julho 13, 2024

If you’ve ever taken a flight from Europe to Australia or the other way around, you’ll know that it’s an arduous 20-hour flight that almost feels like torture. However, there’s a Swiss start-up called Destinus that is currently developing a hypersonic, hydrogen-powered passenger jet that aims to cut that journey time down to just over four hours. “You can reach the other side of the world in three to four hours without compromising on versatility, cost, or noise,” the start-up claims. Over the last few years, the company has been testing its prototype Eiger and announced successful test flights at the end of 2022. Recently, Destinus announced that it has been awarded grants for two projects worth a total of 26.7 million Euros (about $30 million) by Spain’s Ministry of Science, as part of the Spanish government’s plans to develop hydrogen-powered supersonic flights.


“We are currently testing a gaseous hydrogen post-combustion jet engine (afterburner) while working to advance other engine technologies using cryogenic fuels such as liquid hydrogen. These technologies will undergo extensive ground testing over the coming year and be integrated onboard our next supersonic prototype, Destinus-3, in 2024,” Destinus added. Centro para el Desarrollo Tecnológico e Industrial, the agency overseeing the government’s program, selected Destinus’ project as a strategic initiative under its Plan de Tecnologías Aeronáuticas (PTA).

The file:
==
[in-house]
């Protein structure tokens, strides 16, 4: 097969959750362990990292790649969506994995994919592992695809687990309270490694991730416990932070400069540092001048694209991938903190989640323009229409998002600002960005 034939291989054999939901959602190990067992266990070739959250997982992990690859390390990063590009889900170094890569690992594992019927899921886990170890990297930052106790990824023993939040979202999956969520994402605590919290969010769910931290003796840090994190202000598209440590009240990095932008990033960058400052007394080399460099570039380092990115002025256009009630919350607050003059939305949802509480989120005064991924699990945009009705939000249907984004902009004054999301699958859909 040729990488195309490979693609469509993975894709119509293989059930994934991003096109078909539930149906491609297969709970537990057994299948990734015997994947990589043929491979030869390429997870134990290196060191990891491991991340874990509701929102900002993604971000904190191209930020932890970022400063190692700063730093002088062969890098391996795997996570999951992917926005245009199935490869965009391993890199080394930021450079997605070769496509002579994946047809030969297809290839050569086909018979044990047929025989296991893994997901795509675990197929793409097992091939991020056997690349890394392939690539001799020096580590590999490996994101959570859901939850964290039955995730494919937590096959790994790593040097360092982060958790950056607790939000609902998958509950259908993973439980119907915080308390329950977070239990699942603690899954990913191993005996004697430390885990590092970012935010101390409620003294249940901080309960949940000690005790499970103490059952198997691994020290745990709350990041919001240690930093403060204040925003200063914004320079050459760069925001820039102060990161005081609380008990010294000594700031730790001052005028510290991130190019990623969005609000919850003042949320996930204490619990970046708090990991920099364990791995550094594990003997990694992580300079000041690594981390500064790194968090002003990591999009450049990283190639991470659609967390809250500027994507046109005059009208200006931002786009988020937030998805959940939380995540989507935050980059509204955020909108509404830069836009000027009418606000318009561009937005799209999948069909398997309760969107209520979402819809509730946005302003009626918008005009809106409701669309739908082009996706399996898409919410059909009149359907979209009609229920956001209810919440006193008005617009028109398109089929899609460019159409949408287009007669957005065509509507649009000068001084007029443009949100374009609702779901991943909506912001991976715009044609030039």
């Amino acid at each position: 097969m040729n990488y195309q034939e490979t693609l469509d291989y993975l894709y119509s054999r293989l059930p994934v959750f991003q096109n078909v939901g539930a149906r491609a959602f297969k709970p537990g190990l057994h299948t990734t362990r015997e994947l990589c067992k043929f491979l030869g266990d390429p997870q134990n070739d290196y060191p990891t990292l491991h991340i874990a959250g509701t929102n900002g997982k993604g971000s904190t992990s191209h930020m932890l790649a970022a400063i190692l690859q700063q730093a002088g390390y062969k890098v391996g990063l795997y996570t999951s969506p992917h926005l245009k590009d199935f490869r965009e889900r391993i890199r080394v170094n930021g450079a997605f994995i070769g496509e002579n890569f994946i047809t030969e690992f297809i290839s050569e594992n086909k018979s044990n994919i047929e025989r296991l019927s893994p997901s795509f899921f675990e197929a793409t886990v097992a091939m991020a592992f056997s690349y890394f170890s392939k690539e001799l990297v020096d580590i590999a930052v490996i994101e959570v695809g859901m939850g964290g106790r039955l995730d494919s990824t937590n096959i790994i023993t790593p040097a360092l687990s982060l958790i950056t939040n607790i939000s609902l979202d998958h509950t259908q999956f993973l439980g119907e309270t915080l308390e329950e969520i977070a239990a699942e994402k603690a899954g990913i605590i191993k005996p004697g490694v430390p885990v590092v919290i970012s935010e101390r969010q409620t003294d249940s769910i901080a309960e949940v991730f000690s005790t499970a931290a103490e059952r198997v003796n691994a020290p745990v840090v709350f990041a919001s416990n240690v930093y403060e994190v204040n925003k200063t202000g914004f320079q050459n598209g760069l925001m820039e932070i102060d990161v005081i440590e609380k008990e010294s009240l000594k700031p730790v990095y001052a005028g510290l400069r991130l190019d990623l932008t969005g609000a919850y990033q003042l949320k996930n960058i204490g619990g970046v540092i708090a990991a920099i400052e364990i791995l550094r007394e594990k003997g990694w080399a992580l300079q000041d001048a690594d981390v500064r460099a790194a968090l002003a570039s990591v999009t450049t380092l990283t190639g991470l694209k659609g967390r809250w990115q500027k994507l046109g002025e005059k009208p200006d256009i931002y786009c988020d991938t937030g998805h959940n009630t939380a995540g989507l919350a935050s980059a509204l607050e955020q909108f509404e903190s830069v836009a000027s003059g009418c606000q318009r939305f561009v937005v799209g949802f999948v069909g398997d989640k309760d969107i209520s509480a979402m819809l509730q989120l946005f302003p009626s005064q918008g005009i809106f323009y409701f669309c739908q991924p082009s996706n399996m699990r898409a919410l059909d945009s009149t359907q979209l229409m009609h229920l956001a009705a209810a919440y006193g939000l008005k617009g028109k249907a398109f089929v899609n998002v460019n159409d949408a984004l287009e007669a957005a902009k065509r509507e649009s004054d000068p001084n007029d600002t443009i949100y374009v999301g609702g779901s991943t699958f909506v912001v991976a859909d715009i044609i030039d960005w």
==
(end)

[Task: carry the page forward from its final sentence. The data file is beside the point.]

“We are delighted to have been awarded these grants, especially because they are a clear sign that Destinus is aligned with the strategic lines of Spain and Europe to advance hydrogen flight,” Davide Bonetti, VP of Business Development and Products for Destinus, said. “For deep tech companies like us, access to these EU recovery funds is essential to carry out advanced research and accelerate the innovation needed to be competitive on a global scale. With these grants, hydrogen-based solutions for aeronautical mobility will be one step closer to becoming a reality.”

Destinus has partnered with the Spanish engine manufacturing company ITP Aero to build a facility to test hydrogen engines. A part of the grant will be used for the construction of a test facility near Madrid where the air-breathing hydrogen engines will be tested. The second grant worth $16.5 million will be used for research aiding the development process of its liquid hydrogen-powered propulsion. Destinus’ hypersonic aircraft is still in the early stages of development, so don’t expect it to start ferrying passengers anytime soon.

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